How to make a trug on wheels from one pallet

Carrying tool and your harvests around can be heavy work, but with this trug on wheels, it’s easy to move it around as you work or harvest. Then at the end of the day you can simply wheel it home!

Here’s the materials and the equipment that you will need:

Material Tools
1 standard size pallet Power X-Change Cordless Jig Saw TE-JS 18 Li-Solo – 4321200
Thick twine or rope Power X-Change Cordless TE-CD 18 Li-i Brushless-Solo Impact Drill
60mm screws Power X-Change Cordless TE-CI 18 Li Brushless-Solo Impact driver
15mm screws Power X-Change Cordless TE-CS 18/165 Li-Solo Circular Saw
4 heavy duty castors 18V 4-6 Ah Multi-Ah PXC Plus – 4511502
Outdoor Paint Power X-Change Cordless TE-RS 18 Li-Solo Sander
  Crow bar to take pallets apart
  6mm drill bit
  10mm drill bit
  Tape Measure
  Straight edge

Step One:

First you need to decide how big you want your trug to be. This can either be half of your pallet size, or a quarter. I decided to go with a half pallet size. Lay your pallet down with the slats facing up. Take your level or straight edge and draw a line over the slats, to one side of the central post.

Step Two:

Take your circular saw and cut through all the slats, following the line you just marked.

Step Three:

Flip your pallet over carefully and draw a line on the top and bottom slat after the central post. Cut these with your circular saw but make sure you leave the middle intact.


Step Four:

Move your pallet onto the floor. Using your crowbar and hammer, pull away the middle slat which should be the only thing holding the two halves of the pallet together.

Step Five:

Keep the larger of the two halves and fully dismantle the rest of the pallet. Also remove the two wooden blocks that are left in the centre of your pallet trug. These will most likely be nailed on through the slats on the other side. You’ll want to keep these nails holding the slats together, so take off the block of wood to expose the nails. Using your hammer, tap the nails flat to one side, then tap them all the way to the opposite side. At this point the nails will snap off.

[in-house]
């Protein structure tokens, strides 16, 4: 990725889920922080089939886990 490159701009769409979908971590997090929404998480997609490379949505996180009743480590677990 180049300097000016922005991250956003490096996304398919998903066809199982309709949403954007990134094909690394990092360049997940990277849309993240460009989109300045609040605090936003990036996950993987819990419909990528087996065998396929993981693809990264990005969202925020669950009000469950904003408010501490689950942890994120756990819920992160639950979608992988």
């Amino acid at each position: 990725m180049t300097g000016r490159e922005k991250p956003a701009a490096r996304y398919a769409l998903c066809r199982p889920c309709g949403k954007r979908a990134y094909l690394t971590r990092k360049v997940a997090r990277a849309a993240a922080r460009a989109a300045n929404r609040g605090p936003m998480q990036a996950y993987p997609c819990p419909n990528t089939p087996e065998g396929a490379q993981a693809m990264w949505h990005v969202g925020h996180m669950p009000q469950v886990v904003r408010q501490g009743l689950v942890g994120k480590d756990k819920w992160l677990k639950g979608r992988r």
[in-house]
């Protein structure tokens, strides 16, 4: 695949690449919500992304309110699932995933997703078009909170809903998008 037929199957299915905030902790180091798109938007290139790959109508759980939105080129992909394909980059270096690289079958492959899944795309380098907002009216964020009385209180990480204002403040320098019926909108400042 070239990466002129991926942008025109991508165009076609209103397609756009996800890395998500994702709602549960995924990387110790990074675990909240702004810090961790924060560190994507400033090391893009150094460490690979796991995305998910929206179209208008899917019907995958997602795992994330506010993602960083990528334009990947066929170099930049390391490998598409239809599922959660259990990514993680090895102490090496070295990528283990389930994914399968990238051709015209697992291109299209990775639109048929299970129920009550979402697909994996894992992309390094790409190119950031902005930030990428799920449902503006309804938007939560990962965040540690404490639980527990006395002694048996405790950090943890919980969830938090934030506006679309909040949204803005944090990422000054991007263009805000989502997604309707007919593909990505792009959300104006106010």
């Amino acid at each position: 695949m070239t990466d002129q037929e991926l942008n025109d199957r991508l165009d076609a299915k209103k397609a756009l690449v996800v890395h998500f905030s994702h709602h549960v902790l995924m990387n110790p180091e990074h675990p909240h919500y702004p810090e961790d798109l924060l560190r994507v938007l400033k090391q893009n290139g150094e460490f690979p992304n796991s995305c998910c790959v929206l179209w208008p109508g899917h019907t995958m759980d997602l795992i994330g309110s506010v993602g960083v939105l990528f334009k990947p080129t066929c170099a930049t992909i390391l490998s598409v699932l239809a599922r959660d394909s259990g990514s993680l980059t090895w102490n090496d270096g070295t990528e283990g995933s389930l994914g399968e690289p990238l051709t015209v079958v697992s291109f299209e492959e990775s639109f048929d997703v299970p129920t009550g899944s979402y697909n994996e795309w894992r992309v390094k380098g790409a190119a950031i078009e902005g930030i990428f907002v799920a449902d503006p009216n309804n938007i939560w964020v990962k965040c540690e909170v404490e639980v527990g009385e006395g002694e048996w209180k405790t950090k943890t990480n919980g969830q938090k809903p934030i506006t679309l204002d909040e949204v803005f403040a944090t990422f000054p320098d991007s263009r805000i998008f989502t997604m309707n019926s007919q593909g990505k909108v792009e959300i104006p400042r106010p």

Step Six:

From the deconstructed pallet half, you will have two longer pieces. These will be used to close the long sides of your pallets. The rest of the slats will be for the two short ends and in between the existing slats.

Step Seven:

Measure the two longest sides of your pallet and cut your wood accordingly. Place your wood up to the side so it closes off all gaps. It will be easiest to pack your wood up in place whilst drilling. Make three pilot holes in each end. Use your impact driver and 60mm screws to fix the panel in place. Repeat on the other side.

Step Eight:

Now your two long sides are in place, its time to concentrate on the shorter ends. Turn your pallet over so the slats are facing up towards you. Measure in between the two corner posts and cut your two slats to size. If you get your measurements right, the slate will wedge into place, which will make it easier to screw together. Wedge your piece of wood in and use a packer to hold it in place as there will be a gap underneath. Using your pilot drill, make three holes along the edge of the trug for your screws to go into the slat you have just cut below.

Step Nine:

Repeat on the other side. This will give you an enclosed box on all the sides.


Step Ten:

Now your frame is complete, you’ll need to fill in the gaps between the slats, otherwise all your harvest or tools will fall through. The spacing between the slats are normally different, so measure each one and mark it on your wood. Its actually better to have these smaller than you need, as the slats aren’t normally straight and you don’t need a snug fit.

Step Eleven:

Once these are all marked out you can use a skill saw, jigsaw or hand saw to cut them down. I used a jigsaw and would recommend clamping the wood to a table which will give you both hands to control the equipment and keep your precious fingers out of the cutting area.


Step Twelve:

Once all pieces are cut, position them so they are central, with an even overhang on the vertical slats below. Drill two pilot holes in each end and screw it to the trug with 15mm screws.

Step Thirteen:

Now you need to add a couple of holes for your twine to thread through and create a handle. On one of your ends, make two marks in the centre, 60mm apart. Using a drill bit that is slightly thicker than your twine, drill the two holes.


Step Fourteen:

Sand your trug to get rid of any sharp edges and paint with an outdoor paint. This will ensure it can be kept outside all year round if you are short of space. Once painted, thread your twine through and tie off the ends.

Step Fifteen:

Finally, you need to attach your castors. Position these in each corner so the screw holes are positioned above the blocks in each corner. You will need metal washers to stop the screws going through the premade holes in the castor. You will need two screws in each but make sure they are diagonal to each other, so the pressure is distributed evenly.

Make a pilot hole with your drill and use 60mm screws to screw the castors to your pallet, insuring you have a washer between the screw head and the castor.

And your finished! This is perfect to help carry around all those heavy items and can be stored on its side easily in winter.

Blog author Hayley
AuthorHayley - Lotties Haven
Reading time20 minutes

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